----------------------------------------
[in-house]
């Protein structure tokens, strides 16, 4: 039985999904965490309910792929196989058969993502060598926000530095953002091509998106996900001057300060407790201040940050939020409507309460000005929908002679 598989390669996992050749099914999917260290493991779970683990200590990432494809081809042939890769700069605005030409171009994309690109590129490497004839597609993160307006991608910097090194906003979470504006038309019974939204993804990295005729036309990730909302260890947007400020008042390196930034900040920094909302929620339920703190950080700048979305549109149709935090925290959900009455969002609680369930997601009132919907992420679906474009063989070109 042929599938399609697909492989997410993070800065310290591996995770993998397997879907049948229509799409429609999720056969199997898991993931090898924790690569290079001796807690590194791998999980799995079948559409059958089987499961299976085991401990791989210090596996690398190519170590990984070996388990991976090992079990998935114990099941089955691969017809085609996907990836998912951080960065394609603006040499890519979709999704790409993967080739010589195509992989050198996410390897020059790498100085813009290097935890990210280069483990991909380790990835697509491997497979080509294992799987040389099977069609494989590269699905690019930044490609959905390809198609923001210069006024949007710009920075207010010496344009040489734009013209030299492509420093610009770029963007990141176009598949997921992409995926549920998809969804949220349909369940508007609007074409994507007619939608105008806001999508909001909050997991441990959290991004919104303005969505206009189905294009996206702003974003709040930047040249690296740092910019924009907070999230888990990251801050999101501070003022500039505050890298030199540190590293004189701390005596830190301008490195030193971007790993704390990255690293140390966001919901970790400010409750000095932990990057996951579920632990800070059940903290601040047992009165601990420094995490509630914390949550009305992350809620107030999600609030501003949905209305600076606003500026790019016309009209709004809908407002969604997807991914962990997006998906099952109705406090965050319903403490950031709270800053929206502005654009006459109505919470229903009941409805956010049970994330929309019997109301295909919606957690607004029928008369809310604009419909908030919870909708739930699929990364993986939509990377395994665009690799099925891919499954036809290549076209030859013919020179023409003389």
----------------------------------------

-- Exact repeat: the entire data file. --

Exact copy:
[in-house]
């Protein structure tokens, strides 16, 4: 039985999904965490309910792929196989058969993502060598926000530095953002091509998106996900001057300060407790201040940050939020409507309460000005929908002679 598989390669996992050749099914999917260290493991779970683990200590990432494809081809042939890769700069605005030409171009994309690109590129490497004839597609993160307006991608910097090194906003979470504006038309019974939204993804990295005729036309990730909302260890947007400020008042390196930034900040920094909302929620339920703190950080700048979305549109149709935090925290959900009455969002609680369930997601009132919907992420679906474009063989070109 042929599938399609697909492989997410993070800065310290591996995770993998397997879907049948229509799409429609999720056969199997898991993931090898924790690569290079001796807690590194791998999980799995079948559409059958089987499961299976085991401990791989210090596996690398190519170590990984070996388990991976090992079990998935114990099941089955691969017809085609996907990836998912951080960065394609603006040499890519979709999704790409993967080739010589195509992989050198996410390897020059790498100085813009290097935890990210280069483990991909380790990835697509491997497979080509294992799987040389099977069609494989590269699905690019930044490609959905390809198609923001210069006024949007710009920075207010010496344009040489734009013209030299492509420093610009770029963007990141176009598949997921992409995926549920998809969804949220349909369940508007609007074409994507007619939608105008806001999508909001909050997991441990959290991004919104303005969505206009189905294009996206702003974003709040930047040249690296740092910019924009907070999230888990990251801050999101501070003022500039505050890298030199540190590293004189701390005596830190301008490195030193971007790993704390990255690293140390966001919901970790400010409750000095932990990057996951579920632990800070059940903290601040047992009165601990420094995490509630914390949550009305992350809620107030999600609030501003949905209305600076606003500026790019016309009209709004809908407002969604997807991914962990997006998906099952109705406090965050319903403490950031709270800053929206502005654009006459109505919470229903009941409805956010049970994330929309019997109301295909919606957690607004029928008369809310604009419909908030919870909708739930699929990364993986939509990377395994665009690799099925891919499954036809290549076209030859013919020179023409003389």